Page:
How to Blur Background in a Picture

Have you ever wished that you could place more emphasis on the subject of your photos? Or maybe you want to block out a feature that’s too imposing? In these instances, unless you have a pro camera it can be difficult to blur the background of such pictures.

However, fear not! Below, you will see how to blur the background of a photo already taken. I will explain how you can do it using two different image editors.

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Why would you want to blur the background of a photo?

Let’s first take a quick look at why we would want to do this and there are a few reasons including:

  • To place more focus on the picture subject.
  • To reduce the emphasis on overpowering background objects.
  • For artistic purposes.

The main benefit is that you can create a more artistic and stylish professional photo that places emphasis on the subject. You are essentially recreating background separation that pro cameras can achieve - an effect you will see in most professional portrait photography.

Alternatively, you may have a fantastic photo that has been ruined by an overpowering or annoying background element. In these instances, learning how to blur the background of a picture allows you to remove the emphasis of those annoying backgrounds.

How to blur background in a picture - 2 methods

To give you variation I have selected two simple options for blurring the background of a photo - both of which are free to use.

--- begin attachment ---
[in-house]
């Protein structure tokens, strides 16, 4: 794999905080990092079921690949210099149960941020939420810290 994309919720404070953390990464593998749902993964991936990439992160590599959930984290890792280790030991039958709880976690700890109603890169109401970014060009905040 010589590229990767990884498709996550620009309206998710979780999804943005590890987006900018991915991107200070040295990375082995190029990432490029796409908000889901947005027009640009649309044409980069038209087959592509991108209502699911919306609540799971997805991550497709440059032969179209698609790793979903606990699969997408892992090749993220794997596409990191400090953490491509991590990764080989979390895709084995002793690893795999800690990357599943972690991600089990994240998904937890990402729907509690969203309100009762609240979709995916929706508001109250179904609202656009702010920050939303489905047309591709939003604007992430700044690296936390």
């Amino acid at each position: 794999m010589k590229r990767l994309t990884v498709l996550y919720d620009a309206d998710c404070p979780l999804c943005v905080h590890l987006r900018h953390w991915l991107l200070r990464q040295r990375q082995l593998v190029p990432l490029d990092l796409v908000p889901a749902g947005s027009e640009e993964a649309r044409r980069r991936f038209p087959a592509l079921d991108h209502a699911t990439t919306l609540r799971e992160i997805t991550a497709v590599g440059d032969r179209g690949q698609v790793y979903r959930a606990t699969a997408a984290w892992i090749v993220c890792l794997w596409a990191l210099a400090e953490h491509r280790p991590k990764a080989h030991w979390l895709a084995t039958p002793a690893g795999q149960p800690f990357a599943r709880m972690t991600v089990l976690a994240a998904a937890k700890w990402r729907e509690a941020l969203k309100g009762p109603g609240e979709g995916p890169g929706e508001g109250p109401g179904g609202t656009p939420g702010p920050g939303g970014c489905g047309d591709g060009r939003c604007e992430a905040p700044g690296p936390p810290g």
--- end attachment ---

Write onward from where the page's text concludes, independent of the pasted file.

1. Offline: Icecream Photo Editor

Icecream Photo Editor has a myriad of useful photo manipulation tools and what makes it even more useful is that it’s free! There is a pro version too that offers improved functionality and some more manipulation tools.

This photo editing app also has a blur tool, which I will use in this method. It is incredibly easy and intuitive to use. All it requires to blur a background in a picture is a little patience and careful outlining.

Step 1 - Open the picture

First of all, you need to download the photo editor for Windows. The installation should only take a few minutes and you can have a handy desktop shortcut too.

When you launch the program, the main screen should show an option to browse for photos. Click on that and then use the folder navigation window to find your file. Once located, double-click on it and it will open the image in the editing pane.

Step 1

Step 2 - Select the blur tool

Now we need to find the blur tool and take a look at how it works. It is located in the top menu. Click the water droplet icon and a toolbar on the right side should open. The toolbar shows the following parameters:

  • Brush size. This determines the diameter of the blur brush tool.
  • Blur strength. This determines how strong the blur effect is.

It’s important to understand these two parameters. You can change them to affect the strength of the blur, and to draw neatly around your subject with a smaller brush.